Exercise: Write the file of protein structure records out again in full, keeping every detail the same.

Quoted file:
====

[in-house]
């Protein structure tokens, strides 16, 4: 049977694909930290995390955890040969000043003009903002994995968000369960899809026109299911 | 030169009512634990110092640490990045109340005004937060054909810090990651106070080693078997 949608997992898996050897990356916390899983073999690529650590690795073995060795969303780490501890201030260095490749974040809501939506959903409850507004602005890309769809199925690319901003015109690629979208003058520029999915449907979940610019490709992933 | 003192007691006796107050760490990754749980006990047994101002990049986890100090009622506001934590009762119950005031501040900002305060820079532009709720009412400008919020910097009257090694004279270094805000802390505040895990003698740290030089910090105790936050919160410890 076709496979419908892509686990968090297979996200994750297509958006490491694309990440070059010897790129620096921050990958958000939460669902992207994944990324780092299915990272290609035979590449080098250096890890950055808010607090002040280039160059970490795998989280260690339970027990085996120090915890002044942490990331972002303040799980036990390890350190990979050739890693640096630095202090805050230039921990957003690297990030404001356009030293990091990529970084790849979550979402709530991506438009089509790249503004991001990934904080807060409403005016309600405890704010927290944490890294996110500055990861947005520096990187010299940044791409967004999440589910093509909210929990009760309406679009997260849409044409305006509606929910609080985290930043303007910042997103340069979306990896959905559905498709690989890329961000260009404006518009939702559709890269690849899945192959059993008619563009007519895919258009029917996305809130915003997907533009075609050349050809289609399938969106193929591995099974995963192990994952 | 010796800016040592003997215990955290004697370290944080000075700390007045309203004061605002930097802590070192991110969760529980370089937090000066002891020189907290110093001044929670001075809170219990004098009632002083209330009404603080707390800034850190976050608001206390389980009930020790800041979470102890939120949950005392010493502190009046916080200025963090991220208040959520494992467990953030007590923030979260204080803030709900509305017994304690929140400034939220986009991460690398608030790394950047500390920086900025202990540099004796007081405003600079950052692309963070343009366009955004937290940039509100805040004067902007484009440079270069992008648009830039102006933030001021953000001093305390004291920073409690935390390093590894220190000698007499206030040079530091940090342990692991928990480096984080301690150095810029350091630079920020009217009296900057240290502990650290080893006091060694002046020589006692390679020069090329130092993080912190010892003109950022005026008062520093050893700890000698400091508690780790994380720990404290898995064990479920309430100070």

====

[in-house]
């Protein structure tokens, strides 16, 4: 049977694909930290995390955890040969000043003009903002994995968000369960899809026109299911 | 030169009512634990110092640490990045109340005004937060054909810090990651106070080693078997 949608997992898996050897990356916390899983073999690529650590690795073995060795969303780490501890201030260095490749974040809501939506959903409850507004602005890309769809199925690319901003015109690629979208003058520029999915449907979940610019490709992933 | 003192007691006796107050760490990754749980006990047994101002990049986890100090009622506001934590009762119950005031501040900002305060820079532009709720009412400008919020910097009257090694004279270094805000802390505040895990003698740290030089910090105790936050919160410890 076709496979419908892509686990968090297979996200994750297509958006490491694309990440070059010897790129620096921050990958958000939460669902992207994944990324780092299915990272290609035979590449080098250096890890950055808010607090002040280039160059970490795998989280260690339970027990085996120090915890002044942490990331972002303040799980036990390890350190990979050739890693640096630095202090805050230039921990957003690297990030404001356009030293990091990529970084790849979550979402709530991506438009089509790249503004991001990934904080807060409403005016309600405890704010927290944490890294996110500055990861947005520096990187010299940044791409967004999440589910093509909210929990009760309406679009997260849409044409305006509606929910609080985290930043303007910042997103340069979306990896959905559905498709690989890329961000260009404006518009939702559709890269690849899945192959059993008619563009007519895919258009029917996305809130915003997907533009075609050349050809289609399938969106193929591995099974995963192990994952 | 010796800016040592003997215990955290004697370290944080000075700390007045309203004061605002930097802590070192991110969760529980370089937090000066002891020189907290110093001044929670001075809170219990004098009632002083209330009404603080707390800034850190976050608001206390389980009930020790800041979470102890939120949950005392010493502190009046916080200025963090991220208040959520494992467990953030007590923030979260204080803030709900509305017994304690929140400034939220986009991460690398608030790394950047500390920086900025202990540099004796007081405003600079950052692309963070343009366009955004937290940039509100805040004067902007484009440079270069992008648009830039102006933030001021953000001093305390004291920073409690935390390093590894220190000698007499206030040079530091940090342990692991928990480096984080301690150095810029350091630079920020009217009296900057240290502990650290080893006091060694002046020589006692390679020069090329130092993080912190010892003109950022005026008062520093050893700890000698400091508690780790994380720990404290898995064990479920309430100070």